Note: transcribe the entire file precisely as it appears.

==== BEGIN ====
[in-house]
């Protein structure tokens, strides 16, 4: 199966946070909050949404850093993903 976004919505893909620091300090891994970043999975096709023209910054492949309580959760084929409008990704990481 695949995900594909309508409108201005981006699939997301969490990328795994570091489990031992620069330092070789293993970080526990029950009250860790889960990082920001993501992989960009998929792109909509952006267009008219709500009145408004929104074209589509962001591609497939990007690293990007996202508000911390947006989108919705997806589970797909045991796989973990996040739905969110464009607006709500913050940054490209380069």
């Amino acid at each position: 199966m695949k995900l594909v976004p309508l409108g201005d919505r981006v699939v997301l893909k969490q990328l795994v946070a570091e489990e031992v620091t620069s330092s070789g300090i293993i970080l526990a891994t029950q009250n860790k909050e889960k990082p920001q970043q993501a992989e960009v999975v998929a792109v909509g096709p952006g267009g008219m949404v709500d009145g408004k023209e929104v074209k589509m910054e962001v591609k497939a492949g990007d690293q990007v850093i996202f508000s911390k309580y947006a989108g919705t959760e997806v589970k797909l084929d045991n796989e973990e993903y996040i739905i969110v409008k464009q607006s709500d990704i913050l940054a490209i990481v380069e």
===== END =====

[in-house]
């Protein structure tokens, strides 16, 4: 199966946070909050949404850093993903 976004919505893909620091300090891994970043999975096709023209910054492949309580959760084929409008990704990481 695949995900594909309508409108201005981006699939997301969490990328795994570091489990031992620069330092070789293993970080526990029950009250860790889960990082920001993501992989960009998929792109909509952006267009008219709500009145408004929104074209589509962001591609497939990007690293990007996202508000911390947006989108919705997806589970797909045991796989973990996040739905969110464009607006709500913050940054490209380069």
């Amino acid at each position: 199966m695949k995900l594909v976004p309508l409108g201005d919505r981006v699939v997301l893909k969490q990328l795994v946070a570091e489990e031992v620091t620069s330092s070789g300090i293993i970080l526990a891994t029950q009250n860790k909050e889960k990082p920001q970043q993501a992989e960009v999975v998929a792109v909509g096709p952006g267009g008219m949404v709500d009145g408004k023209e929104v074209k589509m910054e962001v591609k497939a492949g990007d690293q990007v850093i996202f508000s911390k309580y947006a989108g919705t959760e997806v589970k797909l084929d045991n796989e973990e993903y996040i739905i969110v409008k464009q607006s709500d990704i913050l940054a490209i990481v380069e």